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Will Obama’s Executive Action on Immigration Kill Tax Reform? Hint: You Can’t Kill Something That’s Already Dead
The latest narrative making the rounds in Washington is that President Obama will kill prospects for tax reform in 2015 if he grants legal status to undocumented immigrants though an executive order. House Speaker John Boehner (R-OH) and others claim that this step will so poison the well of trust between Democrats and Republicans that a tax code rewrite will be impossible.
Query: Can you poison a well that already has run dry?
The Washington Post’s Lori Montgomery does a nice job laying out the arguments. But it helps to understand the backstory. Tax reform, even business tax reform, was never going to happen in 2015. But pols feel the need to respond to those voters who are fed up with Washington’s inaction so they pretend they are ready to move on issues like a tax code rewrite. Then, they need to blame their opponents when nothing happens. For the GOP, Obama’s immigration initiative is a convenient scapegoat.
It is certainly true that Obama’s executive action won’t promote bipartisanship. But even if the president does nothing on this issue, the political headwinds against a tax code rewrite were already too strong, especially after this month’s elections.
After their electoral drubbing, Democrats learned they must reenergize their base-- white 20- and 30-something college grads, African-Americans, and Hispanics—many of whom did not bother to vote this year. To do that, they need to build a strong narrative around a few big ideas.
Climate change, economic security, and the aforesaid immigration seem to be high on Obama’s Big Idea list. Perhaps a well-designed business tax reform could boost jobs and growth, but the argument is too theoretical and will never ring the chimes of the Democratic base.
For his part, Obama does bear much of the blame for stalling tax reform. But that’s because of his long-standing disinterest in the issue, not because of what he may do on immigration. Obama and his aides dutifully talk about tax reform, but I can’t help but think they do so only because they are certain Congress will not act. It is their version of the GOP’s poisoned well argument—we wanted to, but they wouldn’t let us. In truth, Obama has little interest in using what remains of his political capital to fix business taxes.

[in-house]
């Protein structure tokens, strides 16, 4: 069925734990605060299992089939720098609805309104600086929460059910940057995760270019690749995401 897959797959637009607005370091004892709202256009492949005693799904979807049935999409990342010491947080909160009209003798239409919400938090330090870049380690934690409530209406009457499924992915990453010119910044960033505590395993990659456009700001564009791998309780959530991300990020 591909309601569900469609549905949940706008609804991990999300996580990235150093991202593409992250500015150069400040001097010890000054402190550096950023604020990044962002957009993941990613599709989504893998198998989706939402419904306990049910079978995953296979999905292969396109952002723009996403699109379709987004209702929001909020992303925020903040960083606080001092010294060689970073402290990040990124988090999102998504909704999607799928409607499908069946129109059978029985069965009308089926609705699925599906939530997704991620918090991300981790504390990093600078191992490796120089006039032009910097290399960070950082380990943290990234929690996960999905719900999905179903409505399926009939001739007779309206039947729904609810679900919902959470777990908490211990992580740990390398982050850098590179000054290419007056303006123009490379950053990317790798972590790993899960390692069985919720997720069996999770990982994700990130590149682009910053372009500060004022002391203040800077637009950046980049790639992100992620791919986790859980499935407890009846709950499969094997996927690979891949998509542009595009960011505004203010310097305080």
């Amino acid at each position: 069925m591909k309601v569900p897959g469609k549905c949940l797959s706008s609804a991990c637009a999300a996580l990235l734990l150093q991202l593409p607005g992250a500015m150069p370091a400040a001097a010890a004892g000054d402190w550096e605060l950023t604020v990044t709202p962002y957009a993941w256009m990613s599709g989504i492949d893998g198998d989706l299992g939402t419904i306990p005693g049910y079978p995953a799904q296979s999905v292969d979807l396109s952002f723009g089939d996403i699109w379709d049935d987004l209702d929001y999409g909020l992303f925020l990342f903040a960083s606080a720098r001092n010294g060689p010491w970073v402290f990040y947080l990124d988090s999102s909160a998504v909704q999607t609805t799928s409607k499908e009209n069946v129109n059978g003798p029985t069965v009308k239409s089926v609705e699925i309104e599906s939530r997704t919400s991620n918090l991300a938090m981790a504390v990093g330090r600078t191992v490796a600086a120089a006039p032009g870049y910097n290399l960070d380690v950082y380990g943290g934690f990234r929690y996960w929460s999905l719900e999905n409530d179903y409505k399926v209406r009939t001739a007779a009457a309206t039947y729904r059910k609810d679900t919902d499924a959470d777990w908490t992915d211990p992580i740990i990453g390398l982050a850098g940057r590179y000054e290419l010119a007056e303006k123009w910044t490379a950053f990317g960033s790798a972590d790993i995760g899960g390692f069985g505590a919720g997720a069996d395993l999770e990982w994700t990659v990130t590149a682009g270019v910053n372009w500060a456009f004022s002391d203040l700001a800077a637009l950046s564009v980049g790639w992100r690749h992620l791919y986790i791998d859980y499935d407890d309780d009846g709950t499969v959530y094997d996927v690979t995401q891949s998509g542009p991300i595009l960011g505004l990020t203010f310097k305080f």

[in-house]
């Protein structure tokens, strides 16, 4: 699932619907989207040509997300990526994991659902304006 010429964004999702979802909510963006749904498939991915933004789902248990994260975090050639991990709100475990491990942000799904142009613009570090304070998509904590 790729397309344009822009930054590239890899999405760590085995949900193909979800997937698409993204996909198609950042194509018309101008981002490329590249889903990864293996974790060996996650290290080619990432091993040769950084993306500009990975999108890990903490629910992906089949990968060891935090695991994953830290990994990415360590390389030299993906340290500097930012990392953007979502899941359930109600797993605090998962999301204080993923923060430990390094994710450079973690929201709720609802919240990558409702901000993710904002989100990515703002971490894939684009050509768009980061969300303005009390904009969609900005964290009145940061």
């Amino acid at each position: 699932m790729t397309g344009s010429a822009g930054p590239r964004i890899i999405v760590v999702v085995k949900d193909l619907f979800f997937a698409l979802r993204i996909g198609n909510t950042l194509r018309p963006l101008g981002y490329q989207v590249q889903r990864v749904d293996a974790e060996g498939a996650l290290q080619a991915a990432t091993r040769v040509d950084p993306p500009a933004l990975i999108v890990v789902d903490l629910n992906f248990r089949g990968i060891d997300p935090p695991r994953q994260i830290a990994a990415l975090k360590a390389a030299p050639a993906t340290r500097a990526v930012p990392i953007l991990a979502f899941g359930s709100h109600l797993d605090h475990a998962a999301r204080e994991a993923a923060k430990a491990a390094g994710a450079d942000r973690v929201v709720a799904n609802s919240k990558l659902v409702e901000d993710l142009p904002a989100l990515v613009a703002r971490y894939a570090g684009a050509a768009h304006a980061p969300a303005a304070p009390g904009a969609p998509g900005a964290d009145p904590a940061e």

For Republicans, the story is more complicated. While they won control of the Senate and picked up about a dozen seats in the House, the congressional GOP is deeply divided over what to do next.
Do they take the tea party route and go to war with Obama over spending, demanding deep cuts in domestic programs? Do they use the budget (and perhaps even the debt limit) as a cudgel to try to force him to back down on his top priorities including the Affordable Care Act, immigration, and climate change?
Or do they back the party’s establishment wing? Led by Mitch McConnell, who is about to become Senate Majority Leader, it prefers to prove to voters that Republicans can govern by winning congressional votes on relatively modest bills and forcing Obama to either accept them or veto them.
I’m betting on McConnell but this fundamental disagreement will take months to sort out and will sap most of the party’s energy well through winter and spring.
Like the Democratic base, many GOP activists are just not going to get excited about business tax reform, especially if it doesn’t cut taxes. Business executives, many of whom bankrolled GOP candidates, are more interested, of course. But beyond rate cuts, they cannot agree on what a rewrite would look like.
We are left, then, with the reality that tax reform is almost certainly off the table until after the 2016 presidential election. The issue is not going away and remains a critical national priority. But, for now, the question is which party does a better job of blaming the other side for its demise.
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